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Karen Beal, Ed Nutter and Kathleen Kennedy assisted with this guide.
“We the People: The United States Constitution and Slavery,” a two-day event featuring a symposium and historical portrayals, is set for Wednesday, Sept. 17 and Thursday, Sept. 18, 2014. Admission will be free and open to the public.
On Wednesday, Sept. 17, from 7 to 9 p.m. in Wallman Hall, a symposium followed by a question and answer session is planned. Ilene Evans will present as Harriet Tubman and Charles Pace will present as Frederick Douglass.
On Thursday, Sept. 18, at 9:30 a.m. will be the lecture “Harriet Tubman: We Hold These Truths to Be Self-Evident,” and at 11 a.m. will be the lecture “Frederick Douglass: In Service of a Reconstructed Humanity.” Both will take place in the Falcon Center Conference Rooms.
Constitution Day is an American federal observance that recognizes the ratification of the United States Constitution. It is observed on September 17, the day the members of the U.S. Constitutional Convention signed the Constitution in 1787.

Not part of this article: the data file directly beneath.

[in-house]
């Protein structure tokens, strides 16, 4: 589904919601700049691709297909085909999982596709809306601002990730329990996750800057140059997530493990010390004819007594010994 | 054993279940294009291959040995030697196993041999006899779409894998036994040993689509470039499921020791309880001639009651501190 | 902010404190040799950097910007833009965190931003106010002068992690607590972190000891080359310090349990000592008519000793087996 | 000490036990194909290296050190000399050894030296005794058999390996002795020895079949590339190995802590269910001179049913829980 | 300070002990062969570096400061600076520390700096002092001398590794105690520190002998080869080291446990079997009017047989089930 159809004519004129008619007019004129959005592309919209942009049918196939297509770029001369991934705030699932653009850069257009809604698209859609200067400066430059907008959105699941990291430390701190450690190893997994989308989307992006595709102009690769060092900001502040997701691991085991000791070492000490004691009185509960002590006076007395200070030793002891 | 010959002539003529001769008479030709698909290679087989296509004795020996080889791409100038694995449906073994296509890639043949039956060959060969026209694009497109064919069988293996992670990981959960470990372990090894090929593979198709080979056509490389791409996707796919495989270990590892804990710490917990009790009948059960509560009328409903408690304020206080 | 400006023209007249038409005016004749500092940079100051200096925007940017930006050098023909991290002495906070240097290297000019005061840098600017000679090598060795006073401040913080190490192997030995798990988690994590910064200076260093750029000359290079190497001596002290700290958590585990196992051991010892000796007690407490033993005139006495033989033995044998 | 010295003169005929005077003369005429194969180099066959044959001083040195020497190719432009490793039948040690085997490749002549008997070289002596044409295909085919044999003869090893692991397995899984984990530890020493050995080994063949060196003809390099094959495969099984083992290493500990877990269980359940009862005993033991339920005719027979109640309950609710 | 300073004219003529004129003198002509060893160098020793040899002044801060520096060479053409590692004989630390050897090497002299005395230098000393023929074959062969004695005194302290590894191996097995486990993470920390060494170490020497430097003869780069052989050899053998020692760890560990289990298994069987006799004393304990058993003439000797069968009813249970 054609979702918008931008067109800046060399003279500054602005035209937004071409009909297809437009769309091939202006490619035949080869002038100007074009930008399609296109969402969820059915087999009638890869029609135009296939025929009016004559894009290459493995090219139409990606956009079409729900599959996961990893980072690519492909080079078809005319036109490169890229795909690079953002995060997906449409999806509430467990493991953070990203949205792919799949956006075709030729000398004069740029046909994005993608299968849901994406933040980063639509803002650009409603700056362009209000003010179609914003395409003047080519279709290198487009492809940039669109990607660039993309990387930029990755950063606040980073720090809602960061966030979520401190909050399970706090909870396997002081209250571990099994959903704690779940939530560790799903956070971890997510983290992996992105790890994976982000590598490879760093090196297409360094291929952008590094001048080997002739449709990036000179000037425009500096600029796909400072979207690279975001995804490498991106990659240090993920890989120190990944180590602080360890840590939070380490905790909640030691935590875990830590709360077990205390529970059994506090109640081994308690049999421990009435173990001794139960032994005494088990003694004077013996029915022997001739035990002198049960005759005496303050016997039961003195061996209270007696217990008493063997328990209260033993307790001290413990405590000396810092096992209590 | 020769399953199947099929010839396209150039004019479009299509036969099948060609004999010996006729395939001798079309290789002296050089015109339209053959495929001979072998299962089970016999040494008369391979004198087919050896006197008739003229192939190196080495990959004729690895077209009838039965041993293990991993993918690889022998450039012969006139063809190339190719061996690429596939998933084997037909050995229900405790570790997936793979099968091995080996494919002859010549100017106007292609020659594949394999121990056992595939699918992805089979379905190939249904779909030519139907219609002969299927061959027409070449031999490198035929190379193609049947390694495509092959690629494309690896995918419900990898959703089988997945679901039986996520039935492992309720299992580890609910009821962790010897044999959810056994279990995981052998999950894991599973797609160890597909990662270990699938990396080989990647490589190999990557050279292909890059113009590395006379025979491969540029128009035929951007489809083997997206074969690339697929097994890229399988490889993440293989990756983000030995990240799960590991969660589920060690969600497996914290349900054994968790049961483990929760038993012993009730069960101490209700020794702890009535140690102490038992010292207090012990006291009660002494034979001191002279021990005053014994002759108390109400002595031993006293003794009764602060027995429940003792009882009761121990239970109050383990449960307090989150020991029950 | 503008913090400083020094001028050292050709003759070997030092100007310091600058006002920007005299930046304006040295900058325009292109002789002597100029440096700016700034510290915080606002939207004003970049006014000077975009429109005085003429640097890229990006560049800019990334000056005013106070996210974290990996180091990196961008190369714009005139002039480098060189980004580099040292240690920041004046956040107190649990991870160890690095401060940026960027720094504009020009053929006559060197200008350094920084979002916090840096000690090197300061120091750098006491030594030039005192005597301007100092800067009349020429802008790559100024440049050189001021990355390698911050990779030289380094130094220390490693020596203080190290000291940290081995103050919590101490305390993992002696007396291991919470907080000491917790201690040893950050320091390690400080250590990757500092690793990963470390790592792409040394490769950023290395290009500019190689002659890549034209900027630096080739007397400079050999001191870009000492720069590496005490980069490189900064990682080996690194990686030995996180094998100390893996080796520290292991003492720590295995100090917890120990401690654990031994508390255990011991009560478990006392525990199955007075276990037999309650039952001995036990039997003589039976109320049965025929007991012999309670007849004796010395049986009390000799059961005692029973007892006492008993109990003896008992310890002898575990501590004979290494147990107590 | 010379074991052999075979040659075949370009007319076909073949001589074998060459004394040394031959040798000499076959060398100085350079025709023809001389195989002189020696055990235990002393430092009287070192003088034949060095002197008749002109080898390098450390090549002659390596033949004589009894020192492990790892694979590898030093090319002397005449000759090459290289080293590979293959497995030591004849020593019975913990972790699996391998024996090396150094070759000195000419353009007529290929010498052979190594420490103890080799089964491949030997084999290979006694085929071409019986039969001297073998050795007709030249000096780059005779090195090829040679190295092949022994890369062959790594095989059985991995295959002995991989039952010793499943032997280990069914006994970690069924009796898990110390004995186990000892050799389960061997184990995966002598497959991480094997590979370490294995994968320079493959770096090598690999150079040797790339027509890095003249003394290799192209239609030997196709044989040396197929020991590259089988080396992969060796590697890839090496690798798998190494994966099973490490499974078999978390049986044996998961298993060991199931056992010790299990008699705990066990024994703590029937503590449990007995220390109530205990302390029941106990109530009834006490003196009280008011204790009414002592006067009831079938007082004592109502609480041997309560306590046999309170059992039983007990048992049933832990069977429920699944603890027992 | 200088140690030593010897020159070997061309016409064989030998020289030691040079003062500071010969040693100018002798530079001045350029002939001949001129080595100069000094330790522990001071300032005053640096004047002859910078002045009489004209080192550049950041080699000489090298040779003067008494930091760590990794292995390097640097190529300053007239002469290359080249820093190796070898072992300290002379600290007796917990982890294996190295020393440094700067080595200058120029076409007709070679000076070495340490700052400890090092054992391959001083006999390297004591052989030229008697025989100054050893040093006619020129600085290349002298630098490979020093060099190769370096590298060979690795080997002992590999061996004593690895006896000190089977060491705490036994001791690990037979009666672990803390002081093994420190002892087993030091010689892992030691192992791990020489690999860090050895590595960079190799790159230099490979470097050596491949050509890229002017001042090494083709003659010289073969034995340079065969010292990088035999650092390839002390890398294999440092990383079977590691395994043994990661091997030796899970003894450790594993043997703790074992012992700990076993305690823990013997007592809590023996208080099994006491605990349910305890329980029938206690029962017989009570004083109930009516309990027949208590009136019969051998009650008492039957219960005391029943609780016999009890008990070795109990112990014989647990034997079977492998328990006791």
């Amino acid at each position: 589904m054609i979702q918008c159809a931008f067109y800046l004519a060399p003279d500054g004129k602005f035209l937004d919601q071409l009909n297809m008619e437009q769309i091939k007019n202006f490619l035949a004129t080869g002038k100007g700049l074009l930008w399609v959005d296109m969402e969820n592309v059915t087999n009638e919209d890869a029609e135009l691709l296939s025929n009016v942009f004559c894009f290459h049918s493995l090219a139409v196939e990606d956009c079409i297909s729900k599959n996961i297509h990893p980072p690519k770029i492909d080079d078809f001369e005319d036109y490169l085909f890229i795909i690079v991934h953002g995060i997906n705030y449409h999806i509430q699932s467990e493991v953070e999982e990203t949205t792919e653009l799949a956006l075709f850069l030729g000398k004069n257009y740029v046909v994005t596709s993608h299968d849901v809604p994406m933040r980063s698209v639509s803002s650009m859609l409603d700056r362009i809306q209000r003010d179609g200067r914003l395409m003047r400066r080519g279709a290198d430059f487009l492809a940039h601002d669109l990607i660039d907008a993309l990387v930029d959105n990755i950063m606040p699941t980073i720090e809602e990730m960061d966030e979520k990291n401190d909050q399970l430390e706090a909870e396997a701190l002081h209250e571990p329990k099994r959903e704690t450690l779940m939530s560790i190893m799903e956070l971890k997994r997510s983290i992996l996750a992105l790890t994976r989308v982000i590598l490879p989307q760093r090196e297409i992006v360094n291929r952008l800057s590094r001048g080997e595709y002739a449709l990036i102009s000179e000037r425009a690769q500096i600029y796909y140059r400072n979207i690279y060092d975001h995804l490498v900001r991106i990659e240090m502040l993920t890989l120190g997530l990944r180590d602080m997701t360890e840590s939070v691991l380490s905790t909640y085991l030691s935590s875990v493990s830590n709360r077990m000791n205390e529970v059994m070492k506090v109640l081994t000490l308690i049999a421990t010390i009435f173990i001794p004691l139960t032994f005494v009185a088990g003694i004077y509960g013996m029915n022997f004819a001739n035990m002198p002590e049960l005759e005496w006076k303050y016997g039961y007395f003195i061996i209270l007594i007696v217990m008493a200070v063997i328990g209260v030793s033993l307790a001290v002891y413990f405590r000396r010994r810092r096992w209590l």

Senator Robert C. Byrd of West Virginia passed a law designating September 17 as Constitution Day. Schools and federal agencies are required to hold educational programs about the Constitution on Constitution Day.
Public Law 108-477 contained in the Consolidated Appropriations Act of 2005 states that "each educational institution that receives Federal funds for a fiscal year shall hold an educational program on the United States Constitution on September 17 of such year for the students served by the educational institution."